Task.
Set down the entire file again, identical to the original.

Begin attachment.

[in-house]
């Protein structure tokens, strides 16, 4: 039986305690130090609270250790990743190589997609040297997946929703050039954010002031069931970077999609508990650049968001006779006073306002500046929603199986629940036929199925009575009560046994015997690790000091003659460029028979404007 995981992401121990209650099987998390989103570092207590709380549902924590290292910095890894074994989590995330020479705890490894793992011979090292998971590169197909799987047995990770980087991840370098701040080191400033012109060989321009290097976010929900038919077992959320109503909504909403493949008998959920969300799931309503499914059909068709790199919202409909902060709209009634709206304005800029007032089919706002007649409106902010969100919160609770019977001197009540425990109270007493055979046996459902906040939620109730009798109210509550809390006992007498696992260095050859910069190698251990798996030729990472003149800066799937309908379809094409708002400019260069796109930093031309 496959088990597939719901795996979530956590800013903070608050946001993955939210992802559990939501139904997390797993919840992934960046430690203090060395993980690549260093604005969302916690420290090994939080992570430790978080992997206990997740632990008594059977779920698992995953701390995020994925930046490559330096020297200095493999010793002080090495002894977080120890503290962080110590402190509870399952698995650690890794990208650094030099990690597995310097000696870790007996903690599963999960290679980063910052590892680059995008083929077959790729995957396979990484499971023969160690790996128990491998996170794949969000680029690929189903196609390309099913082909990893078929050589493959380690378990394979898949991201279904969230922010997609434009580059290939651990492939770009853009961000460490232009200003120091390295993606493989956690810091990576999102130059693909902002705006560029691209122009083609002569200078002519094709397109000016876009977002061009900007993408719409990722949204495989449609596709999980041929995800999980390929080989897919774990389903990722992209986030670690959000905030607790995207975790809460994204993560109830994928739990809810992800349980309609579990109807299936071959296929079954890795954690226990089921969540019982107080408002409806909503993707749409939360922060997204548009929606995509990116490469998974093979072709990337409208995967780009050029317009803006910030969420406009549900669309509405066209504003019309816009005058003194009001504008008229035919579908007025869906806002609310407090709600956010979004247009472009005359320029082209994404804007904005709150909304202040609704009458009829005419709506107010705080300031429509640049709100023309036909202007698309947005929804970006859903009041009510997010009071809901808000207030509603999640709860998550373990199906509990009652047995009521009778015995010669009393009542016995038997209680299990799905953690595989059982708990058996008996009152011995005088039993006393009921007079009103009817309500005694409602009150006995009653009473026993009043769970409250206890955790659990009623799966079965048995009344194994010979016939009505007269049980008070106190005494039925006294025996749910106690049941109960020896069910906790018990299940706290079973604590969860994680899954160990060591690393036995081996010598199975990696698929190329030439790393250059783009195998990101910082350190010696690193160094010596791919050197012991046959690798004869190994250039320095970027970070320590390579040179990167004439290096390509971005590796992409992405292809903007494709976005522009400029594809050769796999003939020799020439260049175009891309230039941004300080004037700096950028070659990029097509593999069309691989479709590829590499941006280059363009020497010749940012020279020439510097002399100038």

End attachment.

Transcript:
[in-house]
């Protein structure tokens, strides 16, 4: 039986305690130090609270250790990743190589997609040297997946929703050039954010002031069931970077999609508990650049968001006779006073306002500046929603199986629940036929199925009575009560046994015997690790000091003659460029028979404007 995981992401121990209650099987998390989103570092207590709380549902924590290292910095890894074994989590995330020479705890490894793992011979090292998971590169197909799987047995990770980087991840370098701040080191400033012109060989321009290097976010929900038919077992959320109503909504909403493949008998959920969300799931309503499914059909068709790199919202409909902060709209009634709206304005800029007032089919706002007649409106902010969100919160609770019977001197009540425990109270007493055979046996459902906040939620109730009798109210509550809390006992007498696992260095050859910069190698251990798996030729990472003149800066799937309908379809094409708002400019260069796109930093031309 496959088990597939719901795996979530956590800013903070608050946001993955939210992802559990939501139904997390797993919840992934960046430690203090060395993980690549260093604005969302916690420290090994939080992570430790978080992997206990997740632990008594059977779920698992995953701390995020994925930046490559330096020297200095493999010793002080090495002894977080120890503290962080110590402190509870399952698995650690890794990208650094030099990690597995310097000696870790007996903690599963999960290679980063910052590892680059995008083929077959790729995957396979990484499971023969160690790996128990491998996170794949969000680029690929189903196609390309099913082909990893078929050589493959380690378990394979898949991201279904969230922010997609434009580059290939651990492939770009853009961000460490232009200003120091390295993606493989956690810091990576999102130059693909902002705006560029691209122009083609002569200078002519094709397109000016876009977002061009900007993408719409990722949204495989449609596709999980041929995800999980390929080989897919774990389903990722992209986030670690959000905030607790995207975790809460994204993560109830994928739990809810992800349980309609579990109807299936071959296929079954890795954690226990089921969540019982107080408002409806909503993707749409939360922060997204548009929606995509990116490469998974093979072709990337409208995967780009050029317009803006910030969420406009549900669309509405066209504003019309816009005058003194009001504008008229035919579908007025869906806002609310407090709600956010979004247009472009005359320029082209994404804007904005709150909304202040609704009458009829005419709506107010705080300031429509640049709100023309036909202007698309947005929804970006859903009041009510997010009071809901808000207030509603999640709860998550373990199906509990009652047995009521009778015995010669009393009542016995038997209680299990799905953690595989059982708990058996008996009152011995005088039993006393009921007079009103009817309500005694409602009150006995009653009473026993009043769970409250206890955790659990009623799966079965048995009344194994010979016939009505007269049980008070106190005494039925006294025996749910106690049941109960020896069910906790018990299940706290079973604590969860994680899954160990060591690393036995081996010598199975990696698929190329030439790393250059783009195998990101910082350190010696690193160094010596791919050197012991046959690798004869190994250039320095970027970070320590390579040179990167004439290096390509971005590796992409992405292809903007494709976005522009400029594809050769796999003939020799020439260049175009891309230039941004300080004037700096950028070659990029097509593999069309691989479709590829590499941006280059363009020497010749940012020279020439510097002399100038």